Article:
With Manuel Fernandes, the former Sporting player, as Robson’s coach, Mourinho was mainly a translator in Lisbon. He didn’t always deliver good news. “He told me what the players were saying when they thought I couldn’t understand,” recalled Robson.
Though his side were top of the league, after an away defeat to Casino Salzburg in the 1993 UEFA Cup the club president got on the plane’s intercom and started ranting to players, directors and fans. Robson asked Mourinho what he was saying. The embarrassed translator explained that the president was telling everyone the performance was a disgrace to Sporting and that he was going to speak to Mr Robson as soon as they were home.
He did, dismissing him on the pitch in front of the entire staff after they’d arrived back in Lisbon. Robson hadn’t been sacked before and wouldn’t get his contract paid up. Carlos Queiroz, a friend of the club president, was waiting in the wings to take over. Mourinho was again seeing what a dirty, ephemeral world football was. Again? When he was 10, he saw his father sacked on Christmas Day in the middle of their festive lunch.
Robson was soon offered the Porto job, in January 1994. He sought the advice of Mourinho, who spoke excitedly about Porto’s status. He also agreed to the job of his assistant. So what had someone who’d come in as a translator done to impress Robson so much?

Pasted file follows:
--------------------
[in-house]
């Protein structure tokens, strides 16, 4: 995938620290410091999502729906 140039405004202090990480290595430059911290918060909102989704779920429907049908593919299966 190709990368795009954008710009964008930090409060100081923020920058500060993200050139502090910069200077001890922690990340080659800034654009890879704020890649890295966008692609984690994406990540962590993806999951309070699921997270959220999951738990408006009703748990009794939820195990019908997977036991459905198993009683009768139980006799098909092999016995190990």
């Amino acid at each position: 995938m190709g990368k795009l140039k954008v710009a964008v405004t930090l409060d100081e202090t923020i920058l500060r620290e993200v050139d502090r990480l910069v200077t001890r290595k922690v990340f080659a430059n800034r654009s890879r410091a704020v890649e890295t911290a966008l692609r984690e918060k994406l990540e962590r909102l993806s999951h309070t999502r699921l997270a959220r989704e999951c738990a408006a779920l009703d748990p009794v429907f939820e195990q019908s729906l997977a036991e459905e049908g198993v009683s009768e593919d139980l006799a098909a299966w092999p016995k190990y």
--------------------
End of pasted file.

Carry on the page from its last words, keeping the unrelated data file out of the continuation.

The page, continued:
At Sporting, the Englishman had started sending Mourinho to scout forthcoming opponents. What he got back stunned him. “He’d come back and hand me a dossier that was absolutely first class,” said Robson in 2005. “As good as anything I’d received. Here he was, in his early thirties, never been a player or a coach to speak of, giving me reports that were as good as anything I ever got.”
Future scouts working under Mourinho would be admonished or not used at all if their reports weren’t up to scratch, as one of Benfica’s technical staff discovered when he reported back to the Portuguese in 2000 – a report which contained only nine outfield players.
He told me what the players were saying when they thought I couldn’t understand
Mourinho wasn’t new to scouting, though – he’d been doing it for his father since he was 14. His father told him at 15 that he wouldn't earn a living from football, but Mourinho had an answer – he would become a coach. Besides, he still thought he could become a player and he did, albeit in the Portuguese second division.